The plan may be presented to Judge Paul within twenty days, and considered by him as early as he finds his schedule permits. The twelve plaintiffs are assured full admission not later than next fall, and are to be offered such assistance by way of adequate tutoring and use of school laboratories and other facilities as may be necessary or desirable to effect their early and orderly transition under the new plan.
It remains to say that while Messrs. Hill and Robinson properly have stressed their clients' present rights, won after struggle in proceedings begun before the Board as early as the spring of 1956, I am satisfied from the attitude of reason and fairness these lawyers have displayed in the conferences before me that they can and will aid in effecting orderly procedures beneficial to their clients and others of their race, and contributing also to the good order and harmony of the entire population of Charlottesville.
The appellants have indicated their purpose to effect expeditious and complete compliance with the decree of the District Court, and their desire to propose a plan to this end. Being satisfied of the defendants' good faith, the said decree is hereby stayed; provided the defendants submit their plan to the District Court within 20 days.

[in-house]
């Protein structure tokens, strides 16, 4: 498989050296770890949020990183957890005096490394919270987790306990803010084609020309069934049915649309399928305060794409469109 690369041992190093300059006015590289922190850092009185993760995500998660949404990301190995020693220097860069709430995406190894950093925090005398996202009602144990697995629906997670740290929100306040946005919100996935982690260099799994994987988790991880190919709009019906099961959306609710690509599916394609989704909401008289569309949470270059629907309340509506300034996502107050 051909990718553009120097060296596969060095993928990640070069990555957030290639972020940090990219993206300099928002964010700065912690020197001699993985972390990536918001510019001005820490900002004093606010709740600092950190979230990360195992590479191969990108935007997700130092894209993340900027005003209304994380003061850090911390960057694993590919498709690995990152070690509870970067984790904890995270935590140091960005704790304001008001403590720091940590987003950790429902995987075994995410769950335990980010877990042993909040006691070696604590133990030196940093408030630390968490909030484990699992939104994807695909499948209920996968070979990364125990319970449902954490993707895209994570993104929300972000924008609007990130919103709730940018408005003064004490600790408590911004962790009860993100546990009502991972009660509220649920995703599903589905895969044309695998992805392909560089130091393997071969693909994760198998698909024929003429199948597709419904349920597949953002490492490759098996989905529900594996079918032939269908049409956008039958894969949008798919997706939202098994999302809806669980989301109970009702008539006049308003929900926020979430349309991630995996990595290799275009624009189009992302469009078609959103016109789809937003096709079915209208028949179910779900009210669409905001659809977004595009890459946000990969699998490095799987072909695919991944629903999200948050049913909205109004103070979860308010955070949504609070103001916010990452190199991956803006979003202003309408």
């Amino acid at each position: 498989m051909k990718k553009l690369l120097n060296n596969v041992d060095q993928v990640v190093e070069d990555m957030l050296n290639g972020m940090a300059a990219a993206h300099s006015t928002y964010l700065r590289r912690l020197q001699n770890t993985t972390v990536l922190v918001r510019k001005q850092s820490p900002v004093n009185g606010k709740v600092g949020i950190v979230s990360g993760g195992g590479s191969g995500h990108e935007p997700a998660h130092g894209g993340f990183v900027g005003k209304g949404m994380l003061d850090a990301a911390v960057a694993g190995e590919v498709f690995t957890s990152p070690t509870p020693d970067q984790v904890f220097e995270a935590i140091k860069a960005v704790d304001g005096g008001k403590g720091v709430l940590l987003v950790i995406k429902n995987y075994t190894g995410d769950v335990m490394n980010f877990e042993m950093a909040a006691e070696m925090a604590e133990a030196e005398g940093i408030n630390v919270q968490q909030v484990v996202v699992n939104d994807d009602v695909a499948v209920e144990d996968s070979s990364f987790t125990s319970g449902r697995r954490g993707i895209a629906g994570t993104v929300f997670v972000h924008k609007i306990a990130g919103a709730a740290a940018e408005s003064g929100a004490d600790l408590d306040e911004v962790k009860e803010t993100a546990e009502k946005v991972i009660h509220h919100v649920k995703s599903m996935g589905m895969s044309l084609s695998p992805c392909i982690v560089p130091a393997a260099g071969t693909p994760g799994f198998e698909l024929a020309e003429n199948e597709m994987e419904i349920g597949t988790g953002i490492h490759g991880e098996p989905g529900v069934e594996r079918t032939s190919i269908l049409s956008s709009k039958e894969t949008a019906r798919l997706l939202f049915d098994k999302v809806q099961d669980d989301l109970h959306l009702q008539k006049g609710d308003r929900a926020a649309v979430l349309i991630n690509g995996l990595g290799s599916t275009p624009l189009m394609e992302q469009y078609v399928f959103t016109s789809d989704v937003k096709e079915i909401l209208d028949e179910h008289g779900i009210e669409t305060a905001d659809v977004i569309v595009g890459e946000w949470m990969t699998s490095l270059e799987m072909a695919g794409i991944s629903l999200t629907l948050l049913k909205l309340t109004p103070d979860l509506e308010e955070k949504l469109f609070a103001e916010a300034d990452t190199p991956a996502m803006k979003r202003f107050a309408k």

The appeal is hereby dismissed with the consent of the appellants.
As to the cross-appeal, the same is hereby dismissed without prejudice, Counsel for cross-appellants and cross-appellees consenting to this action.
The case is remanded to the District Court for further consideration and the passage of such orders as may be deemed appropriate.